* I was curious about Schroedinger’s remark, “I daresay not a day passes - and seldom an hour - without somebody, somewhere on this globe, pronouncing or reading or writing or printing Hamilton’s name,” and whether that still holds (not counting. I therefore counted the 71 articles of which Erik Verlinde was author or co-author and which were open access, which remarkably most of them were. And indeed, the Hamiltonian was mentioned in 34 articles.
But that will also take much time, and therefore my brother Rein thought that in the meantime it would be a nice idea (as a consolation for lost physics?) to also make a BookReader for my bachelor physics essays, which I once did love to write. Two of them, an essay on Teleportation and an essay in Dutch about the Higgs boson are in the Wayback Machine already, Anne’s page on mazaka.nl. Here it is a ‘work in progress,’ because I will translate the latter essay,** and my bachelor’s thesis, which should have formed a diptych with my master’s thesis, must be rewritten into an independent whole. I am looking forward to that.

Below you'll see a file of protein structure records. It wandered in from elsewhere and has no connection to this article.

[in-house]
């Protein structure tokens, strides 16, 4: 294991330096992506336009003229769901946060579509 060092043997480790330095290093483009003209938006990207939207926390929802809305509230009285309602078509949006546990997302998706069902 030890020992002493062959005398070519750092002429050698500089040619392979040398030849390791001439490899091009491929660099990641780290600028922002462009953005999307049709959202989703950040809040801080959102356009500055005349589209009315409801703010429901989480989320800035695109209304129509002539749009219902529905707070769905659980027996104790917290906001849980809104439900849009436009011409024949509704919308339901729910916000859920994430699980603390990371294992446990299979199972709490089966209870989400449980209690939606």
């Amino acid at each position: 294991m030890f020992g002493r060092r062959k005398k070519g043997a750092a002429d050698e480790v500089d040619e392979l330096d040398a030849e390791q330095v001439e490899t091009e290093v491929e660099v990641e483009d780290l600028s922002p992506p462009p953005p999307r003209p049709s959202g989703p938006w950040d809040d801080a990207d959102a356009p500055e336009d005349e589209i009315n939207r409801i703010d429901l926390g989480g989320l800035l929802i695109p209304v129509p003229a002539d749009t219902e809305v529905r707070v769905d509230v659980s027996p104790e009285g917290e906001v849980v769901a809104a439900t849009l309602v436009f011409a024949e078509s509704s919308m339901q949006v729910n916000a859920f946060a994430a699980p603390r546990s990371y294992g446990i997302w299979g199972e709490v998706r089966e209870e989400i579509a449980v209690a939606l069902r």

Teleportation can be read in the Bookreader even though it is not a book: Teleportation.
** Translation note for the particle physics essay.
Preface: The original posts by the LHC@home 2.0 team about the “rogue” systems and the team having been “flabbergasted” can be found at the BOINCstats/BAM! page for vLHCathome including links to the original articles. I had paraphrased the LHC@Home 2.0 Team’s first post of 11-08-2011, but it is too historical not to write it out once more: “WE HAVE A PROBLEM. WE BELIEVE SOME "ROGUE" SYSTEMS ARE SUCKING OUR QUEUES DRY AND THUS OVERLOADING THE SUPPLY OF JOBS TO EVERYONE ELSE. Please be patient - we will try to fix this as soon as possible. Until this problem is understood, we have disabled the creation of new jobs and users for the moment. As soon as the system is recovered, the work unit flow will be restored.”
This is the 11 August 2011 BBC article calling on volunteers, LHC@home allows public to help hunt for Higgs particle. How appealing can you be! No wonder the servers were overloaded (even if everyone had understood the need for VM's). The BBC article linked to the LHC@home home page, but the link to the T4T page containing the quotation I used, “The Test4Theory@home project seeks to engage volunteers in theoretical physics computations for the Large Hadron Collider at CERN,” does not exist any more. Happily, it still is visible in the Wayback Machine, About Test4Theory. The capture being of the page as it was two years later, it also contains the later warning: “Before Attaching to us you must first have an up to date installed version of the VIRTUAL BOX software package. To download Virtual Box if needed see instructions here”.
(The widget still needs some work.)